Rep. Ben Quayle (R-Ariz.) is scheduled to appear Aug. 23 at a luncheon gathering of the Arizona Republican Lawyers Association. For $35, attendees can question Quayle and enjoy a catered lunch at the Phoenix office of the Snell & Wilmer law firm.
Actress Daryl Hannah has joined the over 500 people who have been arrested since August 20 for a sit-in protest outside the White House.
The “Splash” and “Wall Street” star was one of nearly 100 people who were arrested on Tuesday for protesting the proposed Keystone XL pipeline, according to a press release from Rainforest Action Network.
The Associated Press reports that Hannah sat by the White House sidewalk and refused to move under orders from U.S. Park Police.
According to Financial Post, Hannah shouted, “No to the Keystone pipeline” as she was being handcuffed.
The planned pipeline will run from the Canadian tar sands in Alberta to refineries on the coast of the Gulf of Mexico. It is currently waiting on approval from the White House.
In a HuffPost blog piece, Philip Radford and Daryl Hannah wrote:
This week, President Obama will find hundreds more people in front of the White House — us included — willing to go to jail for peacefully protesting the President’s short-sighted decision to approve the Keystone XL pipeline. President Obama’s decision on this enormous fossil fuel project will not be a quiet deal with oil industry lobbyists; it will be witnessed by millions of voters who had hoped that President Obama would have the vision to get America off of oil with a moonshot program for oil-free cars by the next decade. Instead, oil profits have been pitted against the world that our children will live in, hooking America to some of the highest polluting oil without moving America quickly to a foreign oil-free future.
The closest nuclear power plant to tornado-ravaged Joplin, Mo., was singled out weeks before the storm for being vulnerable to twisters. The Wolf Creek Nuclear power plant near New Strawn, Kan., went online in 1985. Inspections triggered by Japan’s nuclear crisis found that some emergency equipment and storage sites at the Wolf Creek nuclear plant in southeastern Kansas might not survive a tornado.Specifically, plant operators and federal inspectors said Wolf Creek did not secure equipment and vehicles needed to fight fires, retrieve fuel for emergency generators and resupply water to keep nuclear fuel cool as it’s being moved.Despite these findings, the Nuclear Regulatory Commission concluded that the plant met requirements put in place after the Sept. 11 attacks that are designed to keep the nuclear fuel cool and containment structures intact during an emergency.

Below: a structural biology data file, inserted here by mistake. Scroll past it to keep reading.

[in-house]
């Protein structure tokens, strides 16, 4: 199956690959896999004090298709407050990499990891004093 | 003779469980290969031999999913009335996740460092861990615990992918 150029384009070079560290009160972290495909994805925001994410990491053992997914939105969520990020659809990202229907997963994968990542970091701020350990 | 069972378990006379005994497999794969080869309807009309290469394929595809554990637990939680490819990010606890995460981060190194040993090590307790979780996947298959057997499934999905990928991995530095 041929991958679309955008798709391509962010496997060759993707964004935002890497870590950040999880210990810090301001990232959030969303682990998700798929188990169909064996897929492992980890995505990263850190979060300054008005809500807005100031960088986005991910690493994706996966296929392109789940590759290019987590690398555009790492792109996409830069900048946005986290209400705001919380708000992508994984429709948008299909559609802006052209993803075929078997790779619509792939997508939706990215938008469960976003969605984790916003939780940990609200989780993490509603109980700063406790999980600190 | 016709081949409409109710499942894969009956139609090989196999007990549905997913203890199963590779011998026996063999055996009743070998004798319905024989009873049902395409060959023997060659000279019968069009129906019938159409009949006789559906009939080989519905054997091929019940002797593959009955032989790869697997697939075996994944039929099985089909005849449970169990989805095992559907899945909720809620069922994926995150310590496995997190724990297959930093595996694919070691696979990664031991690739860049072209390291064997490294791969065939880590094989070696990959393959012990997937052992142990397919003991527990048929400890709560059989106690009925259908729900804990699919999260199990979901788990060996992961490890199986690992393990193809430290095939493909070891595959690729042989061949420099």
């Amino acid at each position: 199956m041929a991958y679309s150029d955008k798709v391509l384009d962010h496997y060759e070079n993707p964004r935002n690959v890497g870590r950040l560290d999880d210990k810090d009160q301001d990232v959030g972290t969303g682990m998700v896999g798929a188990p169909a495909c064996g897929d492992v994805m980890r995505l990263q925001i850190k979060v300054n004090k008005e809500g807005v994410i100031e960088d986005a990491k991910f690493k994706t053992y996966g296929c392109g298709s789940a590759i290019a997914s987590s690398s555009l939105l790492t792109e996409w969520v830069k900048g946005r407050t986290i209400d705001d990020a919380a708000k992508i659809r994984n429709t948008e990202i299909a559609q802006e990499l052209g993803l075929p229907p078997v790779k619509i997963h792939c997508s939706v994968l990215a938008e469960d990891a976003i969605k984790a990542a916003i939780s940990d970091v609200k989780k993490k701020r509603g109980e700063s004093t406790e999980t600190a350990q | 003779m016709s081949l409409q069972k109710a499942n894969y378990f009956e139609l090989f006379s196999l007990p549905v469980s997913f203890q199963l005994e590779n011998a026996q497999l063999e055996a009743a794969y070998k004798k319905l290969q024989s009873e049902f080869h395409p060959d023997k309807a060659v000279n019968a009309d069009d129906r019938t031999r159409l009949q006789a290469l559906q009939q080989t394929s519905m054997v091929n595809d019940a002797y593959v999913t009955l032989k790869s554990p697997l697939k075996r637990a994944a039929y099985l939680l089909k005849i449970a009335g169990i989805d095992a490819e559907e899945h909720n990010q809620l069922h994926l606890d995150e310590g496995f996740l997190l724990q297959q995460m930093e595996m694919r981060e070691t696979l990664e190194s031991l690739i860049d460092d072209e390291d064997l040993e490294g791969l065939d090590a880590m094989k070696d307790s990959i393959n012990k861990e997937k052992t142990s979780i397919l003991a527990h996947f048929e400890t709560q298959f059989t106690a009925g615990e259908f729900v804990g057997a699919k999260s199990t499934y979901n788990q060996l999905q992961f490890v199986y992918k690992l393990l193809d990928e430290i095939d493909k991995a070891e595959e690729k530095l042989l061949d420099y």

Artist Andrew Kolb turned David Bowie’s classic scifi song, Space Oddity, into a children’s book. For himself, anyway. I’m assuming that Kolb, who was inspired by the song’s strong storyline and imagery, didn’t want to go through the hassle of getting the rights to the lyrics and so he isn’t selling copies.
He has published the book on his website for free!
It’s interesting that Kolb’s vision of the song is very different from mine. I’ve always seen Space Oddity as not a tragedy or the tale of a space accident but rather of an astronaut who, once he gets far beyond the Earth, has a shift in consciousness.